The Electoral Reform Society has more to say on it.


  • Tsar Nicholas 21st Mar '17 - 9:14am

    Where will this leave us? I strongly suspect it will make Gina Miller and the Remoaners looking very foolish!

  • Ben Shepherd 26th Apr '17 - 1:08pm

    Given both Labour and Lib Dems’ were fined for larger errors I think it’s a bit of a joke personally.


  • Richard Underhill 2nd Jun '17 - 11:12am
  • Richard Underhill 2nd Jun '17 - 11:23am

    “Prime minister Theresa May has backed Mr Mackinlay and other Conservative MPs around the country currently under investigation, after veteran Labour MP Dennis Skinner said allowing them to stand again risked bringing about “the most squalid election campaign that has happened in my lifetime”.

  • Richard Underhill 2nd Jun '17 - 11:24am
  • Richard Underhill 2nd Jun '17 - 5:22pm

    This is the lead story on The World at One. Theresa May backed her candidate.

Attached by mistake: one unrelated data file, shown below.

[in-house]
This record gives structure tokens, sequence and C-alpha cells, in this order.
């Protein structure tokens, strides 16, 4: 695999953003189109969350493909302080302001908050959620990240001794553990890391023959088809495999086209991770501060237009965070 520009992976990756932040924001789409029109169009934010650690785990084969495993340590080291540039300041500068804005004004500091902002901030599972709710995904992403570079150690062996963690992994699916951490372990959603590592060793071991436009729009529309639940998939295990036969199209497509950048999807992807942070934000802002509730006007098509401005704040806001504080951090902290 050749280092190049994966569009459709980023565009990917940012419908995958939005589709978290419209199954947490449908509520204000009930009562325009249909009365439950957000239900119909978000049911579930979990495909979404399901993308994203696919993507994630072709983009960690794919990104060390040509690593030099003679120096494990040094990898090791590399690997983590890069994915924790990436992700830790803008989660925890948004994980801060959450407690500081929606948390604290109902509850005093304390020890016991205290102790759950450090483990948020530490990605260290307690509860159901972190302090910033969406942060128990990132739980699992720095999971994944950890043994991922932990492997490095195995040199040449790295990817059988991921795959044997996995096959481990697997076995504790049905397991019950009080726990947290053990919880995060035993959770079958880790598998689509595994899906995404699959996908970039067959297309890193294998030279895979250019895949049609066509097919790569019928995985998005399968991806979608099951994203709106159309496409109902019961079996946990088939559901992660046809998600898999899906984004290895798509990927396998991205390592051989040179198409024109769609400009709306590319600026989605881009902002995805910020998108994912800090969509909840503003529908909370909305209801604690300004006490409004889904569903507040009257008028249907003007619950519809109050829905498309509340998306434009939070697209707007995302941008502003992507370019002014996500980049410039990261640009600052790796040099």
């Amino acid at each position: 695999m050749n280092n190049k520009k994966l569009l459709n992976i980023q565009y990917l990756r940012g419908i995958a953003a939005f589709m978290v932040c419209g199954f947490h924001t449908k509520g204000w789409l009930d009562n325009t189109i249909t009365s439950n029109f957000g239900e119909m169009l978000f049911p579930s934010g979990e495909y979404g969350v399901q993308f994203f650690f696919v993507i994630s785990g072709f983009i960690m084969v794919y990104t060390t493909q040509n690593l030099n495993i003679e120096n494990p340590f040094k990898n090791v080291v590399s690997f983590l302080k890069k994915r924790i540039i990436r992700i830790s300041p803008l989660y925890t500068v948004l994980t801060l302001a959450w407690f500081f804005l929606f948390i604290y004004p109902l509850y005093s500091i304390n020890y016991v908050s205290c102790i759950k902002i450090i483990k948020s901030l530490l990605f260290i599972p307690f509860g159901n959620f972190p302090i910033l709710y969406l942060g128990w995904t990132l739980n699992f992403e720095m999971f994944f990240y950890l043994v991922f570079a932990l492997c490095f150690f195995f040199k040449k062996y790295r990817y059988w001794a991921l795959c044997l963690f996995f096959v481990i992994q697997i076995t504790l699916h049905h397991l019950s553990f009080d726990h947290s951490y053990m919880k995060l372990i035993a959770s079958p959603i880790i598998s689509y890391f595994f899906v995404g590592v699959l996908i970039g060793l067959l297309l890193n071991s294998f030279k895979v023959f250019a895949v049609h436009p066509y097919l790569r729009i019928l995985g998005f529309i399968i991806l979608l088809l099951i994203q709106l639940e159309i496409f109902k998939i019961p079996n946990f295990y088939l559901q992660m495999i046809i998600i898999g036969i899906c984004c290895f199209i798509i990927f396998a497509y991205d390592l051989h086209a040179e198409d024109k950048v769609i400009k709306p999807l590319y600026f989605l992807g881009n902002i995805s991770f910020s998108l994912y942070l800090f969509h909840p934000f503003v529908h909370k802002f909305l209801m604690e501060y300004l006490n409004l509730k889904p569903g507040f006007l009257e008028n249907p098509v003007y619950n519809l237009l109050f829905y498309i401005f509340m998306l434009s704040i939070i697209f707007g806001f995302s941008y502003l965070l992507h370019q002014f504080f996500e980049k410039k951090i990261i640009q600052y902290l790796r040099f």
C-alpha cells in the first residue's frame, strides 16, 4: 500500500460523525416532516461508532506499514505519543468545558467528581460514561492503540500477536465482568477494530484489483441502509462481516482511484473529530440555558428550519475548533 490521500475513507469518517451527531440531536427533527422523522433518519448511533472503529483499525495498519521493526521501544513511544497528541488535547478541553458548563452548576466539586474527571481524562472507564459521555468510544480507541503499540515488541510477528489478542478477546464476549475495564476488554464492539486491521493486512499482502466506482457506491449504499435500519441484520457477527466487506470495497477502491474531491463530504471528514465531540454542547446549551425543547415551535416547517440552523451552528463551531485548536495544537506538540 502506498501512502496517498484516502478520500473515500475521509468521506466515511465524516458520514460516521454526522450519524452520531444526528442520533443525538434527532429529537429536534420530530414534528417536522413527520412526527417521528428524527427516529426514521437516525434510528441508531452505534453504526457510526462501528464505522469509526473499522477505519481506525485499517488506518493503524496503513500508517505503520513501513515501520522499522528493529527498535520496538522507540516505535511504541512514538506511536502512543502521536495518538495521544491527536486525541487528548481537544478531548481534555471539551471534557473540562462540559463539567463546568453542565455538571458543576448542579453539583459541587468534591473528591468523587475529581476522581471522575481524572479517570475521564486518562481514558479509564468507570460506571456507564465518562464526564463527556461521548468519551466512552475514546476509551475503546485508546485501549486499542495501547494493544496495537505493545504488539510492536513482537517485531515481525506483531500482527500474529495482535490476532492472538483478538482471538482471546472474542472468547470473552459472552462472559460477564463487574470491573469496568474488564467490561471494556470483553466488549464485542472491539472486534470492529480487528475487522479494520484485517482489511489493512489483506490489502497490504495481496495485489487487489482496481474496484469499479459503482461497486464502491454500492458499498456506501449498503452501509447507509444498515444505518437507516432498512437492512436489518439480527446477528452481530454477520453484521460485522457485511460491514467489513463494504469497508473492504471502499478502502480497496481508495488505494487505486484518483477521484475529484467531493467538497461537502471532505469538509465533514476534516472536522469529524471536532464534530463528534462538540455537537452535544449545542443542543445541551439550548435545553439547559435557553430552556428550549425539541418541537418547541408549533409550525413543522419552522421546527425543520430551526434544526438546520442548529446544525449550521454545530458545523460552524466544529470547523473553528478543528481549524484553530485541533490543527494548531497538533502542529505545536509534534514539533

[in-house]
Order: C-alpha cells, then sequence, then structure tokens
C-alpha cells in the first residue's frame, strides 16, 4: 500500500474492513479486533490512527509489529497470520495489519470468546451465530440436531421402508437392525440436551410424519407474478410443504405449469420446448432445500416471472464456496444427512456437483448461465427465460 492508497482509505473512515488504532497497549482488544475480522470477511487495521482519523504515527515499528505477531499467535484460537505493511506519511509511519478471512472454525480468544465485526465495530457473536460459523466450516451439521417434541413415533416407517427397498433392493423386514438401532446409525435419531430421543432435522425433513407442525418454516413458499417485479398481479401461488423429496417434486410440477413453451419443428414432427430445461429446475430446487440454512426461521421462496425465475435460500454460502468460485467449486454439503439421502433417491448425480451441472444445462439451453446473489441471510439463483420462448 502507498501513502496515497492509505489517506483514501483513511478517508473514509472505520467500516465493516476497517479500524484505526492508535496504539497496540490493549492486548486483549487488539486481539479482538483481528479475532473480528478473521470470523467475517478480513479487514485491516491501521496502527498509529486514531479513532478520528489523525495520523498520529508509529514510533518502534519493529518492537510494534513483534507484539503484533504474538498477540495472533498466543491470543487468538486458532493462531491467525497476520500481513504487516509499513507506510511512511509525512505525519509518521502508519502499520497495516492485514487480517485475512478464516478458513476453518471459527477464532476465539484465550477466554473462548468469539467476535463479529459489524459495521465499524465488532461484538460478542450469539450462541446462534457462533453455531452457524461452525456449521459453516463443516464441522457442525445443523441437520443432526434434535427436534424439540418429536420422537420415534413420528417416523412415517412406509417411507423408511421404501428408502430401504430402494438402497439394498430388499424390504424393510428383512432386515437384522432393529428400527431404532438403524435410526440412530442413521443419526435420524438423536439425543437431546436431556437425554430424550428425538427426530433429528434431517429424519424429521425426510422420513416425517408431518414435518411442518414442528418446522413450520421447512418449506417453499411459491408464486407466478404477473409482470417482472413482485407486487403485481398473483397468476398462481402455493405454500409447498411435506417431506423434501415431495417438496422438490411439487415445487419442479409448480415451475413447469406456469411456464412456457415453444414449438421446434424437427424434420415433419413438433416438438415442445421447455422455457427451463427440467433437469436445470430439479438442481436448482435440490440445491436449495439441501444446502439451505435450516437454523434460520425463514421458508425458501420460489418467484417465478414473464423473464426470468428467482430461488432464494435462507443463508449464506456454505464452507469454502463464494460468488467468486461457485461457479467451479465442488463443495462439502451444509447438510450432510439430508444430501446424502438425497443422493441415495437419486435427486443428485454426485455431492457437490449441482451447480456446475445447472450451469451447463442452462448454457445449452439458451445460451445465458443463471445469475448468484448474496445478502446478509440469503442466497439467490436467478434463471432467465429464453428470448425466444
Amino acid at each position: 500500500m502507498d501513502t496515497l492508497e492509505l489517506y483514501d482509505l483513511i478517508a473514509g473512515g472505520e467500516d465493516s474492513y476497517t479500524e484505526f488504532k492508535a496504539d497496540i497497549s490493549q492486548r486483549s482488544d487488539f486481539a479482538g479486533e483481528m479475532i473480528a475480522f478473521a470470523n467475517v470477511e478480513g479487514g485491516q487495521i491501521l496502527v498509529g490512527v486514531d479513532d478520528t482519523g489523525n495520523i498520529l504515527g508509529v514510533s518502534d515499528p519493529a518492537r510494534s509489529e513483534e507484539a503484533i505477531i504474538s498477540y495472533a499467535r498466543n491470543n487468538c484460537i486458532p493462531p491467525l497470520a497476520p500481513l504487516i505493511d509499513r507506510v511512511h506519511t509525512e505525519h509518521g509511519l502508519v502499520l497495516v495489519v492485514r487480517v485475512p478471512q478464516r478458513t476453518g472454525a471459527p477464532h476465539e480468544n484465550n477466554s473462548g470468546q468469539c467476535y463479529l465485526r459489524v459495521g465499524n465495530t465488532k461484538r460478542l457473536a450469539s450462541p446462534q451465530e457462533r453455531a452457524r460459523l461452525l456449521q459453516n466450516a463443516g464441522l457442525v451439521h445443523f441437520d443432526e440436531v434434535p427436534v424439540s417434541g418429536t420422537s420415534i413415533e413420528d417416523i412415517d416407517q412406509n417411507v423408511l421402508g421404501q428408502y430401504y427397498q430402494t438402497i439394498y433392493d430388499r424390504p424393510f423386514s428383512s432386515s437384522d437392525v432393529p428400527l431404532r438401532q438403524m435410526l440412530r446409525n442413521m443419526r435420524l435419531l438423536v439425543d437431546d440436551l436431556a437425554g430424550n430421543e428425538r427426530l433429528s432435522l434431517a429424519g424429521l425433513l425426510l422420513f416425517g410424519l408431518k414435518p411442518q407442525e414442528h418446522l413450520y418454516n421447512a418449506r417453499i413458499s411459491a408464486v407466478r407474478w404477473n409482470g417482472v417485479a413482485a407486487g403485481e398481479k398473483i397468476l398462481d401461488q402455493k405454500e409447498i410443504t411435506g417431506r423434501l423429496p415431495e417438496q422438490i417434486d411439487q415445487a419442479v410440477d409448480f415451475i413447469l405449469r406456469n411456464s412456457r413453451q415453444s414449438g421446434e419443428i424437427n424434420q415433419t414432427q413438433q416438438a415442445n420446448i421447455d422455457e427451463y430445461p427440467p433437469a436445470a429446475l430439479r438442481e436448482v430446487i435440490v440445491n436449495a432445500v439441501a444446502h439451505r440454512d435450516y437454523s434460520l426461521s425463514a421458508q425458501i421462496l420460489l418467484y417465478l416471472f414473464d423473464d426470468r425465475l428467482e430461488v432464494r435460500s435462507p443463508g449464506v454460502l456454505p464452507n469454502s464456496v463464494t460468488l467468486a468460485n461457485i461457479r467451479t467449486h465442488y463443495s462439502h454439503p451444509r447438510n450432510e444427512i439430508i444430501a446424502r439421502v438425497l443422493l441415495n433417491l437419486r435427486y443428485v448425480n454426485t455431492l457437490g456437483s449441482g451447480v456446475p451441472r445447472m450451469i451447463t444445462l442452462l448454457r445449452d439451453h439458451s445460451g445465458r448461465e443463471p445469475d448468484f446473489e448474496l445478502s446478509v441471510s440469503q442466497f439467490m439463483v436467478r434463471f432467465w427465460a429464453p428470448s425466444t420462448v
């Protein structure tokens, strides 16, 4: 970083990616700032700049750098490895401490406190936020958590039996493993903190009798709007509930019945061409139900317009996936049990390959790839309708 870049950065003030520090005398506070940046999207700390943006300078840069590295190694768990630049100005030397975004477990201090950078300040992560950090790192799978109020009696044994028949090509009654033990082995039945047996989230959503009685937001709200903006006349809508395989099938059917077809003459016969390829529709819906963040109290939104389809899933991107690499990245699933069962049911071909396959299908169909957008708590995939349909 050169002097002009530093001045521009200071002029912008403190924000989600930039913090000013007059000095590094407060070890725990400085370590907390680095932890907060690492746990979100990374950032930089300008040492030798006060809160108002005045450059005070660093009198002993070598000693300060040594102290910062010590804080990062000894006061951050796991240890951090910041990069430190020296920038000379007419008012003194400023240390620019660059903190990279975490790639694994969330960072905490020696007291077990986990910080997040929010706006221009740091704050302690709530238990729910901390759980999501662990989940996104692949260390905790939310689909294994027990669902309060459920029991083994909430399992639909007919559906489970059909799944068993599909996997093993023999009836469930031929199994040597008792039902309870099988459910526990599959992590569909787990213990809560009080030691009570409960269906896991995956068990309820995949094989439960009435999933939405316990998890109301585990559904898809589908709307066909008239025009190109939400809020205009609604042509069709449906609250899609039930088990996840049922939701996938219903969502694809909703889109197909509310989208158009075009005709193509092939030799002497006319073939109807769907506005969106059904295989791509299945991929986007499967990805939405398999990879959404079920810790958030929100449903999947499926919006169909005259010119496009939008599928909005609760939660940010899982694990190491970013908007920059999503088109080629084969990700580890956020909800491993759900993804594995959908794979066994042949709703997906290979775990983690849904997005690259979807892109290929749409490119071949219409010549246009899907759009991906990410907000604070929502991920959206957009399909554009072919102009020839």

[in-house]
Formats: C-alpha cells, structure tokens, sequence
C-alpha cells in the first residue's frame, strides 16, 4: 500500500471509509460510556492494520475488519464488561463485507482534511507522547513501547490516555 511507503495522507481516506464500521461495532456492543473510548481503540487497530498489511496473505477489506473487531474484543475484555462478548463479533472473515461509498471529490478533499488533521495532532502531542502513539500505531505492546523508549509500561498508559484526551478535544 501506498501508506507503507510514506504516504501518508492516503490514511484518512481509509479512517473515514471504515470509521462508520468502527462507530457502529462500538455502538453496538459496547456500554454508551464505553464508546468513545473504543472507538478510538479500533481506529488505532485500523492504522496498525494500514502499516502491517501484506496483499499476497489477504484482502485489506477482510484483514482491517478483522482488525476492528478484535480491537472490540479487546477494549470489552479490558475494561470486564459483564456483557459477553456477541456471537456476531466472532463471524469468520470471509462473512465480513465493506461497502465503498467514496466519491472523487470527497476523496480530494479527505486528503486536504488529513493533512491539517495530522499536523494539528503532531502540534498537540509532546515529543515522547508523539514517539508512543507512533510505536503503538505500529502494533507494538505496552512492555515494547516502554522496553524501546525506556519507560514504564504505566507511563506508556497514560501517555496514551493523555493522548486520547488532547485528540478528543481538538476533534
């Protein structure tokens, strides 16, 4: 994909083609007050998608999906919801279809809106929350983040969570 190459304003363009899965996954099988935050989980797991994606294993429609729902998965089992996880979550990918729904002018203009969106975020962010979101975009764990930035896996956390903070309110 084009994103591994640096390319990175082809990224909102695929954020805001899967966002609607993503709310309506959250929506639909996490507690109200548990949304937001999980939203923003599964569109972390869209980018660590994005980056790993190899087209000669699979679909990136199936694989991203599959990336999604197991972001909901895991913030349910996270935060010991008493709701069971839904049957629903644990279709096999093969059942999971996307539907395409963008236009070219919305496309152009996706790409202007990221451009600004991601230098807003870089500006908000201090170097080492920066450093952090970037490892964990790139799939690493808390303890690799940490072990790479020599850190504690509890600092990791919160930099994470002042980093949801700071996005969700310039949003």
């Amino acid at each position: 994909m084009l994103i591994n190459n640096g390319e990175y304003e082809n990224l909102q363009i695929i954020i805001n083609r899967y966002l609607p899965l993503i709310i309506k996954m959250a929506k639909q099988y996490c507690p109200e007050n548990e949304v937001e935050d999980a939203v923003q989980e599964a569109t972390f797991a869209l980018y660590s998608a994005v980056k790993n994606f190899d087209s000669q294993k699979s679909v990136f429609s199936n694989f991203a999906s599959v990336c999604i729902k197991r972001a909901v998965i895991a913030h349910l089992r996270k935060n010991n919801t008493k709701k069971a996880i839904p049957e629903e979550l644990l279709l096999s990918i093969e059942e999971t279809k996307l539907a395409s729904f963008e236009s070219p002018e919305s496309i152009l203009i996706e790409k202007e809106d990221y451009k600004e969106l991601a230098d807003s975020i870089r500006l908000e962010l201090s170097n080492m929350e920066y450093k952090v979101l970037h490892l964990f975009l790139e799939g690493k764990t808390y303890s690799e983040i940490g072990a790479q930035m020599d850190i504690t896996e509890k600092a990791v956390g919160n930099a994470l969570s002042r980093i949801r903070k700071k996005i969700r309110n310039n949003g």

Nigel Farage also commented.

Post a Comment

Lib Dem Voice welcomes comments from everyone but we ask you to be polite, to be on topic and to be who you say you are. You can read our comments policy in full here. Please respect it and all readers of the site.

To have your photo next to your comment please signup your email address with Gravatar.

Your email is never published. Required fields are marked *

Please complete the name of this site, Liberal Democrat ...?


Recent Comments

  • Peter Hirst
    Neither candidate can be expected to view the cost of living crisis as an opportunity for the changes that it forces upon us to help the planet. Whether it is w...
  • Tom Seelye Arms
    Since I wrote this it has been announced that the reason for the raid on Mar-a-lago was a that Trump had breached the Espionage Act by removing and possessing t...
  • Caron LindsayCaron Lindsay
    @James Pugh: Where we agree is that nobody should be subject to harassment, violence or intimidation for expressing their views. Ever. Where we diverge is...
  • Marco
    It is also worth remembering that populism and illiberalism can come from the left as well as the right. Liberals need to stand up for core values of indivi...
  • Martin Gray
    "The moment you declare a set of ideas to be immune from criticism, satire, derision, or contempt, freedom of thought becomes impossible " Salman Rushdie... ...